(Bloomberg) -- S&P Global Ratings boosted Saudi Arabia’s credit score, citing recent reforms that have improved the country’s economy, fiscal stance and debt management. 

The agency lifted the nation’s rating by a notch to A, the sixth-highest score, on par with Chile and Iceland. S&P assigned a stable outlook to Saudi Arabia, according to a Friday statement. 

“The upgrade is underpinned by Saudi Arabia’s sustained reform momentum in recent years, alongside its leadership role in global oil markets.” analysts including Ravi Bhatia, Zahabia Gupta wrote. “The economy will continue to benefit from Saudi Arabia’s leading role as the largest individual oil exporter globally.” 

S&P cited measures to drive non-oil economic growth, supported by the nation’s sovereign wealth fund-led non-oil investments and to widen the non-oil tax base, as well as significant social liberalization, which should strengthen consumer demand.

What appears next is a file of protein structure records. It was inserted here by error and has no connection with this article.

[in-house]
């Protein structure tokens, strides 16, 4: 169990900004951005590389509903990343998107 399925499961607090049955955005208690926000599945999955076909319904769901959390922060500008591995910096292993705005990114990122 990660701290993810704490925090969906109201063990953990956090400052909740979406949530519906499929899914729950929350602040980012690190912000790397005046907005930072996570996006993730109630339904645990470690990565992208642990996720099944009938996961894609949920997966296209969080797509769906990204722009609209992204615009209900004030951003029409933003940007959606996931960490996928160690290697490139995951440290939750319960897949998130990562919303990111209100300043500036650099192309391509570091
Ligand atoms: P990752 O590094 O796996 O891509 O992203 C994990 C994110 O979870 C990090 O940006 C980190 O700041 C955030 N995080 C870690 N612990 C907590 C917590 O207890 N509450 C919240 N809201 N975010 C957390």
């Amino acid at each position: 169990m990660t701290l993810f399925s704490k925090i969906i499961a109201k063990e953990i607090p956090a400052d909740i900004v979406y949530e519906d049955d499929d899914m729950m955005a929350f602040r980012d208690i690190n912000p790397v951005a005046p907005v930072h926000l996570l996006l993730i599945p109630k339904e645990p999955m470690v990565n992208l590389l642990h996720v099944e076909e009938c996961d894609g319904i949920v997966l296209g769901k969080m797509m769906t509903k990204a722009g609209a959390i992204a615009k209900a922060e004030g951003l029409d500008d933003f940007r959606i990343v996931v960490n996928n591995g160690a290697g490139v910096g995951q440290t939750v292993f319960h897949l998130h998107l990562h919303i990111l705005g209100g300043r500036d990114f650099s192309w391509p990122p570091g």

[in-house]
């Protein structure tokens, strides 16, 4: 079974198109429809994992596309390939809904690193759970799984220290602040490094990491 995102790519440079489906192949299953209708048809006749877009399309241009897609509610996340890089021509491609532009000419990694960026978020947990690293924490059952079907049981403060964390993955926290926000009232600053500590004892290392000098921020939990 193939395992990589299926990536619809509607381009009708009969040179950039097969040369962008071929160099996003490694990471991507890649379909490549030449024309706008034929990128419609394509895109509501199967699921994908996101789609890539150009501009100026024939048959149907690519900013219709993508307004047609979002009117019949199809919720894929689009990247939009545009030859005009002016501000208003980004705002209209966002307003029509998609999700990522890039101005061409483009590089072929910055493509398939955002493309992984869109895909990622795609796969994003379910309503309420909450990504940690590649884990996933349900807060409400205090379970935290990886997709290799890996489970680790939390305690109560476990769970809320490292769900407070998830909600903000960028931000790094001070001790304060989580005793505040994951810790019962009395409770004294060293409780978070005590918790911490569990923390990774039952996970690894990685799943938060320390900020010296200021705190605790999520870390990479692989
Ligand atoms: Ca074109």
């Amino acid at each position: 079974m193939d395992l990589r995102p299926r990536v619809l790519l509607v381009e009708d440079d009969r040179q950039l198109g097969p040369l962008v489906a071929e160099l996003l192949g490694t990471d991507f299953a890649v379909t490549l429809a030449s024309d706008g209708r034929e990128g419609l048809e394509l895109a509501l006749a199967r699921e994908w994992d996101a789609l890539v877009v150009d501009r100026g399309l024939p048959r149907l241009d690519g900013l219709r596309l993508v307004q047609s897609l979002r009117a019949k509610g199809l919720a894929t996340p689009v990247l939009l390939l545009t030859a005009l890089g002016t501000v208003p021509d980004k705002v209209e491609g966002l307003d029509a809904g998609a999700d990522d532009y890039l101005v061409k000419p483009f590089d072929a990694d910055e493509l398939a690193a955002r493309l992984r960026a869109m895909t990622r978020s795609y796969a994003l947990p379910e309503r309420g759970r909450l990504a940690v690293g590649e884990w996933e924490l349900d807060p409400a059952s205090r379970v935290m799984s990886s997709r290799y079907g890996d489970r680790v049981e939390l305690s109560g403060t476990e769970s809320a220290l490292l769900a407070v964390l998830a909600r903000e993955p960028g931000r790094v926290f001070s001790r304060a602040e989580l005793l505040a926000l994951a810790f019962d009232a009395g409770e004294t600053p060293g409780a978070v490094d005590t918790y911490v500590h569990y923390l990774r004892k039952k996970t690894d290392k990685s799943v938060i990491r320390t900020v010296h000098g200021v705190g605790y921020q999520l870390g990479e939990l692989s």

Fitch Ratings assigns the Gulf Coast nation the same score as S&P, while Moody’s Investors Service has it at A1, one level higher. Moody’s raised its outlook on the country to positive on Friday, also citing reforms that will reduce Saudi Arabia’s reliance in hydrocarbons and its exposure to crude cycles, according to a Friday statement. 

Read more: Saudi Arabia Says Fiscal Expansion to Balance Out Fed Hikes 

The government’s latest fiscal outlook, unveiled in December, showed it expected to run a surplus of 16 billion riyals ($4.3 billion) in 2023, nearly double its previous estimate. The economy is forecast to expand 3.1%. 

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